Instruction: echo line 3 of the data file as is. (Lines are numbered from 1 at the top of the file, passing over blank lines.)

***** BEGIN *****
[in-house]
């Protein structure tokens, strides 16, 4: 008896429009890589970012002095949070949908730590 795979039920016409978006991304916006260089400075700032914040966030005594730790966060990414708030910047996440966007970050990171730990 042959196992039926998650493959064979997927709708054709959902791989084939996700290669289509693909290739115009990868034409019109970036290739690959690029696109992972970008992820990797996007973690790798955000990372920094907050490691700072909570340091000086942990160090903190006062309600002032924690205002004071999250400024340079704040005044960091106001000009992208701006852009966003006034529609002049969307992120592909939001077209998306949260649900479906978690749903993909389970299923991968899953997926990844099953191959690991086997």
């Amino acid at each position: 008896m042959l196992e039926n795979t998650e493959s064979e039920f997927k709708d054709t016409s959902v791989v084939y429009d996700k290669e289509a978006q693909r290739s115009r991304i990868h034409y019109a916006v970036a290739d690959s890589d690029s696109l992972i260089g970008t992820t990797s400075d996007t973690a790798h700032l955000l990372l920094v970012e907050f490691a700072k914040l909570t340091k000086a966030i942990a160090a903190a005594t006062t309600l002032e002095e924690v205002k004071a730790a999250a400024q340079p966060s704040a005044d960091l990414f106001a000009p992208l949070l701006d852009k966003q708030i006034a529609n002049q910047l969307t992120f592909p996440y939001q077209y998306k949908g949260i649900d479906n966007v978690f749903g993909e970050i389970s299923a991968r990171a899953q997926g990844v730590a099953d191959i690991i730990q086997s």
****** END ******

């Amino acid at each position: 008896m042959l196992e039926n795979t998650e493959s064979e039920f997927k709708d054709t016409s959902v791989v084939y429009d996700k290669e289509a978006q693909r290739s115009r991304i990868h034409y019109a916006v970036a290739d690959s890589d690029s696109l992972i260089g970008t992820t990797s400075d996007t973690a790798h700032l955000l990372l920094v970012e907050f490691a700072k914040l909570t340091k000086a966030i942990a160090a903190a005594t006062t309600l002032e002095e924690v205002k004071a730790a999250a400024q340079p966060s704040a005044d960091l990414f106001a000009p992208l949070l701006d852009k966003q708030i006034a529609n002049q910047l969307t992120f592909p996440y939001q077209y998306k949908g949260i649900d479906n966007v978690f749903g993909e970050i389970s299923a991968r990171a899953q997926g990844v730590a099953d191959i690991i730990q086997s």